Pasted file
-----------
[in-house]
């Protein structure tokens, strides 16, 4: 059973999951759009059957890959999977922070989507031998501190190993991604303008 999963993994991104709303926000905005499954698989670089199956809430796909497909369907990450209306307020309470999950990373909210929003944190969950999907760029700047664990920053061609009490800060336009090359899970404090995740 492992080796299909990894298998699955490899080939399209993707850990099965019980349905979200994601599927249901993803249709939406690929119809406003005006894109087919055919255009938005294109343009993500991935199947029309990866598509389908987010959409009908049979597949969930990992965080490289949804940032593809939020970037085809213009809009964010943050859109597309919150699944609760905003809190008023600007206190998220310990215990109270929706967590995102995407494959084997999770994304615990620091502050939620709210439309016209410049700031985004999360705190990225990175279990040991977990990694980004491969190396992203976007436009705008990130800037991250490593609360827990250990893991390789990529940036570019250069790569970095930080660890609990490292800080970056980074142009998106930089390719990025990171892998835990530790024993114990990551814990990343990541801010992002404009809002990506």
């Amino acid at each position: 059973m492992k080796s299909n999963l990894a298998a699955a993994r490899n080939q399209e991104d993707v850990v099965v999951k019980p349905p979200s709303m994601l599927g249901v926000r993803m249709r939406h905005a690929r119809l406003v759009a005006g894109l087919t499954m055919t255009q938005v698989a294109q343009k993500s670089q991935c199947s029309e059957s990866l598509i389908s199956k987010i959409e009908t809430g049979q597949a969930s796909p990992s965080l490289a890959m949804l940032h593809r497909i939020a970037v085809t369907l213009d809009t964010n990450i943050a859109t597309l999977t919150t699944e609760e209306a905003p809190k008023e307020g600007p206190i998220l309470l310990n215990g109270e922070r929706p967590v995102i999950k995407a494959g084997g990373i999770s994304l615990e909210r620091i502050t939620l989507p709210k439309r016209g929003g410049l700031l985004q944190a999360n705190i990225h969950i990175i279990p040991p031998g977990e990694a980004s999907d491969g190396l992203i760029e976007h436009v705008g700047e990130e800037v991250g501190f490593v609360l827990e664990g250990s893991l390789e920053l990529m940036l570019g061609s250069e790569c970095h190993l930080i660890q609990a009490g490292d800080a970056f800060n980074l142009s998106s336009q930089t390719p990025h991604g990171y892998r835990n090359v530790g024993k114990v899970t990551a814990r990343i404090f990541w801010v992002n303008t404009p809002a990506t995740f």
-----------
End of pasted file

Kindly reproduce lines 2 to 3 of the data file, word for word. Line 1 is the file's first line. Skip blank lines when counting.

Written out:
């Protein structure tokens, strides 16, 4: 059973999951759009059957890959999977922070989507031998501190190993991604303008 999963993994991104709303926000905005499954698989670089199956809430796909497909369907990450209306307020309470999950990373909210929003944190969950999907760029700047664990920053061609009490800060336009090359899970404090995740 492992080796299909990894298998699955490899080939399209993707850990099965019980349905979200994601599927249901993803249709939406690929119809406003005006894109087919055919255009938005294109343009993500991935199947029309990866598509389908987010959409009908049979597949969930990992965080490289949804940032593809939020970037085809213009809009964010943050859109597309919150699944609760905003809190008023600007206190998220310990215990109270929706967590995102995407494959084997999770994304615990620091502050939620709210439309016209410049700031985004999360705190990225990175279990040991977990990694980004491969190396992203976007436009705008990130800037991250490593609360827990250990893991390789990529940036570019250069790569970095930080660890609990490292800080970056980074142009998106930089390719990025990171892998835990530790024993114990990551814990990343990541801010992002404009809002990506």
């Amino acid at each position: 059973m492992k080796s299909n999963l990894a298998a699955a993994r490899n080939q399209e991104d993707v850990v099965v999951k019980p349905p979200s709303m994601l599927g249901v926000r993803m249709r939406h905005a690929r119809l406003v759009a005006g894109l087919t499954m055919t255009q938005v698989a294109q343009k993500s670089q991935c199947s029309e059957s990866l598509i389908s199956k987010i959409e009908t809430g049979q597949a969930s796909p990992s965080l490289a890959m949804l940032h593809r497909i939020a970037v085809t369907l213009d809009t964010n990450i943050a859109t597309l999977t919150t699944e609760e209306a905003p809190k008023e307020g600007p206190i998220l309470l310990n215990g109270e922070r929706p967590v995102i999950k995407a494959g084997g990373i999770s994304l615990e909210r620091i502050t939620l989507p709210k439309r016209g929003g410049l700031l985004q944190a999360n705190i990225h969950i990175i279990p040991p031998g977990e990694a980004s999907d491969g190396l992203i760029e976007h436009v705008g700047e990130e800037v991250g501190f490593v609360l827990e664990g250990s893991l390789e920053l990529m940036l570019g061609s250069e790569c970095h190993l930080i660890q609990a009490g490292d800080a970056f800060n980074l142009s998106s336009q930089t390719p990025h991604g990171y892998r835990n090359v530790g024993k114990v899970t990551a814990r990343i404090f990541w801010v992002n303008t404009p809002a990506t995740f």